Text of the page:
The only way we will ever truly fix the housing crisis is through a step change in national action. We need a significant increase in investment from the government, far greater powers to free up land for homes, and changes to enable councils and mayors to build many more affordable homes. However, despite the limits on what we can do in London, we are already beginning to turn things around.
The housing crisis is the biggest barrier standing in the way of Londoners fulfilling their potential and sharing in our country’s prosperity. Yet the government is still completely failing to act in a way that matches the scale of the human consequences.
As the Mayor of London, I hear countless personal stories and experiences from Londoners who are suffering from the many knock-on effects of the housing crisis. From vulnerable tenants who have found themselves at the mercy of rogue landlords, to those who have been plunged into poverty because of soaring rents, and from children growing up in chronically overcrowded houses to those who fear they will never be able to buy a property they can call home.
We should never forget this human toll. It’s why a lack of decent affordable housing registers at the very top of Londoners’ concerns, and it’s why I’ve made tackling the housing crisis a priority from day one of my time in City Hall.
Londoners know better than anyone that there has been a systematic failure for decades now – under successive governments – to build enough new homes that are genuinely affordable to ordinary Londoners. But the situation
has got even worse since 2010.
The amount of money invested in building new affordable housing in London peaked in 2010 at £1.75bn – that was the last year Labour were in power in Westminster. Since then, the Tories have slashed London’s affordable housing budget to less than a third of that figure – just £500m a year.
New City Hall research shows that to meet the housing targets in the new London Plan, we would need to increase that figure to somewhere in the region of £2.7bn a year – more than five times current spending levels.
This systemic and historic underinvestment was compounded by the terrible approach to housing taken by the previous Mayor of London. Under Boris Johnson, funding for new homes at social rent levels fell to zero and rough sleeping doubled. In his last year in office, just 13 per cent of homes given planning permission were affordable – and that’s using his discredited definition of what an “affordable” home is. I’m using all the powers at my disposal as mayor to clear up the mess I inherited and we have already taken some big steps forward.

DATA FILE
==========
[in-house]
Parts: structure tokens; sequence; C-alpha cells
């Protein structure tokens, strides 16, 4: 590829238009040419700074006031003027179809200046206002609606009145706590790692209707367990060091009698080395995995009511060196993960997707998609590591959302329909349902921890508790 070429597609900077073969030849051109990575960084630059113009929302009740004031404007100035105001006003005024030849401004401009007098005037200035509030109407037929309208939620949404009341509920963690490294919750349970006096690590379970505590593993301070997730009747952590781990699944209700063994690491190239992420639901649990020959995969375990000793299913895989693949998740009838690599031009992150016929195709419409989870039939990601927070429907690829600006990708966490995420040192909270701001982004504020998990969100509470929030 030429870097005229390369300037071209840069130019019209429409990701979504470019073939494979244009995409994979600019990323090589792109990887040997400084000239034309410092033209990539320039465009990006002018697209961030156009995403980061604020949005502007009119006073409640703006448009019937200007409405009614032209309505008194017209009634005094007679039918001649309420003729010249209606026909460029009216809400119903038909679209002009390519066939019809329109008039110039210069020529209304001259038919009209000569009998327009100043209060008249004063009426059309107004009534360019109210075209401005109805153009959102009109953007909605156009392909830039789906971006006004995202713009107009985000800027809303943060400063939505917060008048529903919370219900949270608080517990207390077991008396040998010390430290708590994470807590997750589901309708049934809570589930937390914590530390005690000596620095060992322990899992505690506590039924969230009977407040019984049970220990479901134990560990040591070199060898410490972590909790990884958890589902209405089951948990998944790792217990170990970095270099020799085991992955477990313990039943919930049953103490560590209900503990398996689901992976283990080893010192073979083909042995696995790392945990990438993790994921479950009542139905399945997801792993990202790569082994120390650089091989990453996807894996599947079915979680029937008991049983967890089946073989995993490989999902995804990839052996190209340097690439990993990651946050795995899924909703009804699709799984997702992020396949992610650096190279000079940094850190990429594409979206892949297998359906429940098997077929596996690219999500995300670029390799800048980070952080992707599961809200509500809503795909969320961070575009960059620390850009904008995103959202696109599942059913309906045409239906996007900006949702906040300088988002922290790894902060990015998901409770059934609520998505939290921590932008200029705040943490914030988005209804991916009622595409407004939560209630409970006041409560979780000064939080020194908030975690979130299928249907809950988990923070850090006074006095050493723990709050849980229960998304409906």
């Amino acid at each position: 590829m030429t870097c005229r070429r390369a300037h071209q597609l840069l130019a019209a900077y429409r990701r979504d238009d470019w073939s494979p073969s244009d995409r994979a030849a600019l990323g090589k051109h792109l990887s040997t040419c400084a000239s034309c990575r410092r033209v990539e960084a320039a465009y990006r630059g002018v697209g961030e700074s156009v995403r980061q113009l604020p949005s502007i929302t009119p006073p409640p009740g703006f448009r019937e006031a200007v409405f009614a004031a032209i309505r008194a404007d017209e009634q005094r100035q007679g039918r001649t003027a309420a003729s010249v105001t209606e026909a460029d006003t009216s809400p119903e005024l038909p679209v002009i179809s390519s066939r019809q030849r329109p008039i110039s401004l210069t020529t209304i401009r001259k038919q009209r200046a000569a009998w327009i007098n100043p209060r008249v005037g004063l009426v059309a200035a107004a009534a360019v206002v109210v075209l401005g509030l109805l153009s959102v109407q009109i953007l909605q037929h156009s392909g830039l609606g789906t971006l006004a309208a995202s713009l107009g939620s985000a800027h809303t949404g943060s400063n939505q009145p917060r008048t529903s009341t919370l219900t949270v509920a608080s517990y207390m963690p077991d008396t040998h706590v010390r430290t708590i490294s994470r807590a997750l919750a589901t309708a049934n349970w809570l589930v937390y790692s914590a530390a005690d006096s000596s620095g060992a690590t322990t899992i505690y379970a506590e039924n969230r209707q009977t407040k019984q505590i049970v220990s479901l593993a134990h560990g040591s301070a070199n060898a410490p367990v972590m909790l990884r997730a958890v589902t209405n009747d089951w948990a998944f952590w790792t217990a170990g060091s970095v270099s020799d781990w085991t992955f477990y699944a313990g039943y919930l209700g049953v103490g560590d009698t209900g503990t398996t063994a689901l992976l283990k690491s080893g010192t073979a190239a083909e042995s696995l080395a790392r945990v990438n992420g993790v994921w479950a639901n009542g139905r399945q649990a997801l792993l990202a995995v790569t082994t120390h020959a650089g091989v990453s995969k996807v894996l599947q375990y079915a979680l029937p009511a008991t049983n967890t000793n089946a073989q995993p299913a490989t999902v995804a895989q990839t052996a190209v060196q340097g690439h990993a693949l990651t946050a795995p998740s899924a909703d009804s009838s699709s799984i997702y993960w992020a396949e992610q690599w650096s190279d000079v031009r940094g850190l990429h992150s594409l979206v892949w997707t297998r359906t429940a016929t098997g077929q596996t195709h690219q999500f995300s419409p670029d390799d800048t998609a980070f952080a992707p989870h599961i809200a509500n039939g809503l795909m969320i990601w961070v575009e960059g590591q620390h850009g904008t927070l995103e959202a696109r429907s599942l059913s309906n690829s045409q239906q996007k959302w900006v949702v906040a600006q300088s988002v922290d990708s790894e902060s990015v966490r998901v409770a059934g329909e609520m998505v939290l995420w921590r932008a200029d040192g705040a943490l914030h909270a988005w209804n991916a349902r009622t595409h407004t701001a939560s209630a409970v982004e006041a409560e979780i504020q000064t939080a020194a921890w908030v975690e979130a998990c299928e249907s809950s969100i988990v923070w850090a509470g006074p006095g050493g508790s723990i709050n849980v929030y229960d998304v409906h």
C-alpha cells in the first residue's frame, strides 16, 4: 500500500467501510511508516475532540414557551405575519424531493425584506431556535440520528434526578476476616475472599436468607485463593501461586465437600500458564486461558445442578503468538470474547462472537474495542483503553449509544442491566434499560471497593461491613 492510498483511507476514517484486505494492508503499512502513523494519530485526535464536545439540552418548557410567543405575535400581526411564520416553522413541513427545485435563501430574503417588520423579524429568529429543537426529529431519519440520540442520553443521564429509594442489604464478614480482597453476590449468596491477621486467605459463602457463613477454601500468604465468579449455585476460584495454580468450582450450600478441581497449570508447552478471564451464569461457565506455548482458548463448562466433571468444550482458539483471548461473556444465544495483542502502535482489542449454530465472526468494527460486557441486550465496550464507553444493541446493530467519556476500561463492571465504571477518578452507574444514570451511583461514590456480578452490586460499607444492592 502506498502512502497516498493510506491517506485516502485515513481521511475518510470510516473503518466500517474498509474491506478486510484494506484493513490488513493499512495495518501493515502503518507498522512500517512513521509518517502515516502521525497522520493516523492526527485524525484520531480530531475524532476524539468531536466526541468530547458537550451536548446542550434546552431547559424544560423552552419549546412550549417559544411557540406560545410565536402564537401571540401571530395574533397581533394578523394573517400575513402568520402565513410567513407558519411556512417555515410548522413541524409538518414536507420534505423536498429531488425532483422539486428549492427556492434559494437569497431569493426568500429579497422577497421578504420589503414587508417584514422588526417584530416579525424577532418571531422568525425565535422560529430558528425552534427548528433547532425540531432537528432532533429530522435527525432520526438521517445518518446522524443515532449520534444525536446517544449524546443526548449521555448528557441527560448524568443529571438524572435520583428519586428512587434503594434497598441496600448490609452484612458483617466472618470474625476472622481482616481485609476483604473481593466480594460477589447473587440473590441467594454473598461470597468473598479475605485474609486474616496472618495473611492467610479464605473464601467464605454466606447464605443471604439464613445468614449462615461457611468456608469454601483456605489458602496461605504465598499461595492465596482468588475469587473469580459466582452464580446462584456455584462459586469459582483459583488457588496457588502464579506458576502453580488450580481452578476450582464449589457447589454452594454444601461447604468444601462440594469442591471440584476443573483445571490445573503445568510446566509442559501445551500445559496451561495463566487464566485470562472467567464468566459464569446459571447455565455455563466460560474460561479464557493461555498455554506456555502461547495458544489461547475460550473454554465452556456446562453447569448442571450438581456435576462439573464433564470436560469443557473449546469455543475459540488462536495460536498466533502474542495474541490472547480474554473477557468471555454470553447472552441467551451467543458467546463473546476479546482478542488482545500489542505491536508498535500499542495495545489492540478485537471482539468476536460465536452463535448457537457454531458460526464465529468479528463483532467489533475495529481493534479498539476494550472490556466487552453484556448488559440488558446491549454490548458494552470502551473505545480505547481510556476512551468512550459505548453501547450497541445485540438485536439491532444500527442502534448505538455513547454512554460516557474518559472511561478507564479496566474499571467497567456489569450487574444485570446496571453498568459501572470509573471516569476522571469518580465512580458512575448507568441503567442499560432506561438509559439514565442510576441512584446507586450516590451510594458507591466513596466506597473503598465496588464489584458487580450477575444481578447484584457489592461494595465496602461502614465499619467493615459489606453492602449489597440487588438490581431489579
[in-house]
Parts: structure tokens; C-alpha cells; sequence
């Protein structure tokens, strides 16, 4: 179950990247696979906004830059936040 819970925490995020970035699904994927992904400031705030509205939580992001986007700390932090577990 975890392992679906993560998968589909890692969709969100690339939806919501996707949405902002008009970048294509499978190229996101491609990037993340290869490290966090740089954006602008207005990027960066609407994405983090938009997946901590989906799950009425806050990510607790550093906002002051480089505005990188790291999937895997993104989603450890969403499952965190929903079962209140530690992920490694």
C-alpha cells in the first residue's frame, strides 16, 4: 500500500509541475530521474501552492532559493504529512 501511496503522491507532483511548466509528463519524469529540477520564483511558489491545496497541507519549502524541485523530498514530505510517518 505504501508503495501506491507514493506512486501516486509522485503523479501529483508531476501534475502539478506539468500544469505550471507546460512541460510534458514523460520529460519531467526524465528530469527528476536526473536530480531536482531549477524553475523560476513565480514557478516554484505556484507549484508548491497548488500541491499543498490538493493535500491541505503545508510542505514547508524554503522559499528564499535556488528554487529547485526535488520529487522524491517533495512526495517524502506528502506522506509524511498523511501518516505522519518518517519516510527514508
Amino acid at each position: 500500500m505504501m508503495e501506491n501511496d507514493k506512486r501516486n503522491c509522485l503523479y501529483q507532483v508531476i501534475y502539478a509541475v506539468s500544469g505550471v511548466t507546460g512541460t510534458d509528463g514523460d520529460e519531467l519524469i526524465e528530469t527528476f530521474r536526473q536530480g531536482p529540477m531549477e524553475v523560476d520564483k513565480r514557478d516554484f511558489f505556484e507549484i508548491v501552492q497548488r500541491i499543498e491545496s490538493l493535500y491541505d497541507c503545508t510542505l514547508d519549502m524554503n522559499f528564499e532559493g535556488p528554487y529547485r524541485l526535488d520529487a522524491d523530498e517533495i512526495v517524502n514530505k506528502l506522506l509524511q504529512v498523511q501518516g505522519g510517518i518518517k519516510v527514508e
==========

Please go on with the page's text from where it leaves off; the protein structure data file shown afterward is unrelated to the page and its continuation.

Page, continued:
We have increased the number of genuinely affordable homes in planning applications to 38 per cent in the first half of last year, and I’ve committed to a long-term target of 50 per cent of all new homes built being genuinely affordable.
We have secured major investment from government to build new homes based on social rent levels, as part of an overall package for 90,000 new and genuinely affordable homes. And we are introducing new measures to help those who feel they have no choice other than to sleep rough, to crack down on rogue landlords, and to support councils taking action when speculative investors leave properties empty.
I’m also simplifying the overly complex rules around planning. My new draft London Plan – the blueprint for the capital – includes new measures to boost the number of new and affordable homes built every year. It offers a fast-track route to planning permission if projects reach a minimum of 35 per cent affordable housing – or 50 per cent on public land. I’ve also ditched the old guidelines that limited density, made it easier for small developers to build more homes on small sites, and set ambitious targets for councils across the capital to roughly double their current rate of homebuilding.
This is solid progress. But London can’t tackle this problem alone. We need central government to step up to the plate and go much further, much faster. They can’t ignore this crisis any longer.
London’s population is forecast to grow rapidly – reaching nearly 11 million by 2041. To plan for this growth – and deal with the current chronic shortfall of affordable homes – London needs to build 66,000 new homes a year. This is almost double the number of homes currently being built and will require major new investment, alongside new powers and resources for London’s councils and City Hall.
There is no way we can rely on the private sector alone to deliver on this kind of scale. For too long we’ve seen developers building luxury flats for wealthy investors, rather than the homes Londoners desperately need.
What we need is a real boost in funding from central government for affordable homes, and for councils and City Hall to be given the powers we need – including freeing councils from borrowing restrictions – so we can once again build council homes in greater numbers.
The housing crisis is hurting many lives and leading to greater inequality – setting people back for decades. Fixing this problem is key to creating a better, fairer, more inclusive London. I’m optimistic that we can do it, but it’s high time the government stepped up and played its part.